Dr. Katie Blunk and the Lazy KT Ranch, were recently named as the Oklahoma recipient of the very prestigious Leopold Conservation Award.

“Katie and husband Michael (Horntvedt) burn with passion for conservation at Lazy KT Ranch,” Lam said. “Their hard work and determination along with the willingness to partner with neighbors, burn associations, NRCS and the Woods County Conservation District has restored a picturesque and productive ranch. This provides a roadmap for the entire state on how to take back our ranches from invasive species.” Her mother Rose Kline Blunk has played a significant part in the success of the ranch as well.

The Oklahoma Conservation Hall of Fame inductees were Don Bartolina, Friend of Conservation, and Bill Clark, District Director.

There may not be a more well-known or beloved member of the conservation family in Oklahoma than Don Bartolina. Since 1961, Don has been a friend of conservation. His career started in Watonga with the then Soil Conservation Service, today what we know as the Natural Resources Conservation Service. In 1977, Don came to the Oklahoma County Conservation District where he served as district conservationist for 24 years until his first retirement. No one has retired and yet kept working, more times than Don Bartolina. After that, Don served as OACD Executive Director and then Oklahoma County Conservation District Manager until his retirement in 2021. Perhaps the role Don loves the most, is as the leader of the National Land and Range Judging Competition. For 61 years, Don has been involved in the National Land and Range Judging Contest and has been the contest coordinator for over 35 years. Don is the quintessential host, making sure the kids hit the dance floor at the social. In Don’s own words regarding the National Land and Range Judging Contest, “When you’re out there and the kids are asking questions, that’s when you learn. It gives kids an appreciation for the land. When you think of all the state and local contests that lead up to this, the number of students and coaches involved, it’s rewarding to know you’ve had some impact on their lives.”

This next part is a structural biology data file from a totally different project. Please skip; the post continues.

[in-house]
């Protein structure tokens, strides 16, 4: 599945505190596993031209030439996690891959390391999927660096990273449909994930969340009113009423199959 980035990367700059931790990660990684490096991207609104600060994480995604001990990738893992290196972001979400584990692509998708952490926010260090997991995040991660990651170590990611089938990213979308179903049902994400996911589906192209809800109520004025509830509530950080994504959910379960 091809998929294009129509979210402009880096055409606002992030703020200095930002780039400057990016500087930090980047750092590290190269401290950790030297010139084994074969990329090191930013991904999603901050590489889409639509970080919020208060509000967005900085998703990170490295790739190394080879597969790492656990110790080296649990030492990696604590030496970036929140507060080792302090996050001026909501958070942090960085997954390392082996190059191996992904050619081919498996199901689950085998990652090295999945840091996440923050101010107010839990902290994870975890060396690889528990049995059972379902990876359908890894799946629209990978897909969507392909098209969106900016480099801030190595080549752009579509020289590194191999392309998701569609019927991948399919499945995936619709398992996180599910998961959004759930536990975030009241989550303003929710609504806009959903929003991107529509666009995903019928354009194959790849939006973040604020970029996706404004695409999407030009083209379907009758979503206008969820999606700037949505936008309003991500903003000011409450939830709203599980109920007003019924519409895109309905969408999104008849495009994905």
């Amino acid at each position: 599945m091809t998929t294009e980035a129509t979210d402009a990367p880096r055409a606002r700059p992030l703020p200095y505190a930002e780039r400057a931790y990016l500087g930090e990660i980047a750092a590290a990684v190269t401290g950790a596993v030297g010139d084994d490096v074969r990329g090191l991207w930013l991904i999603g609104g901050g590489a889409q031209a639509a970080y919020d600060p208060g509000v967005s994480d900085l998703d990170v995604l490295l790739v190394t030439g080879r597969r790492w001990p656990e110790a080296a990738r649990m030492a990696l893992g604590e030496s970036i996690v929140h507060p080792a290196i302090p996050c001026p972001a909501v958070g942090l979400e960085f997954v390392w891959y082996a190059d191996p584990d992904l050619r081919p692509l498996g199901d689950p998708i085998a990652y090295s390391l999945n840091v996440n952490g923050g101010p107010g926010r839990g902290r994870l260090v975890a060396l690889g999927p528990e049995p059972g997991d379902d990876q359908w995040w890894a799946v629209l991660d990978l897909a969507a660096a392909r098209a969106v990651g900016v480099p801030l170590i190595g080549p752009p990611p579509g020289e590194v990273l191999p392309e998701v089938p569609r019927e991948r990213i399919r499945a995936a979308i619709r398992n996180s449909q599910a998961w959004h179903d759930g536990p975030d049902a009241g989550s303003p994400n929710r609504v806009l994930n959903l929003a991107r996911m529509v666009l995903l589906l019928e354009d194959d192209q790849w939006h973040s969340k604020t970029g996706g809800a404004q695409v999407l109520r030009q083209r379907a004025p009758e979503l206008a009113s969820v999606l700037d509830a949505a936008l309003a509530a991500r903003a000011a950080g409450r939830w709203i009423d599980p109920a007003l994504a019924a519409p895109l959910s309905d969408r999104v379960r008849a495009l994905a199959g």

Bill Clark is continually researching and learning about sustainable grass and livestock production. Bill and his family have utilized prescribed burning of native pastures to increase forage production while reducing the need for herbicide. The Clarks not only continually improve their range management they also are developing appropriate livestock for their environment and ranch goals. By utilizing Lowline Aberdeen bulls, Bill has achieved a moderate framed cow and reduced the amount of grass and feed needed per animal unit. Most recently the Clarks have added hair goats to their operation.

Bill currently serves as a Board Member of the Pontotoc County Conservation District and served for five years on the Oklahoma Conservation Commission for Area V. Bill is a Director of Citizens Bank of Ada, Chairman of the Audit Committee for the Oklahoma Baptist Homes for Children and a deacon and Sunday school teach at First Baptist Church of Fitzhugh.

The Oklahoma Association of Conservation Districts Employees’ (OACDE) Employee of the Year Award was presented to Anita Kaufman of the Payne County Conservation District.

The Elmer Maddux Award for Excellency in Advocacy was awarded to Coleta Bratten of the Dewey County Conservation District.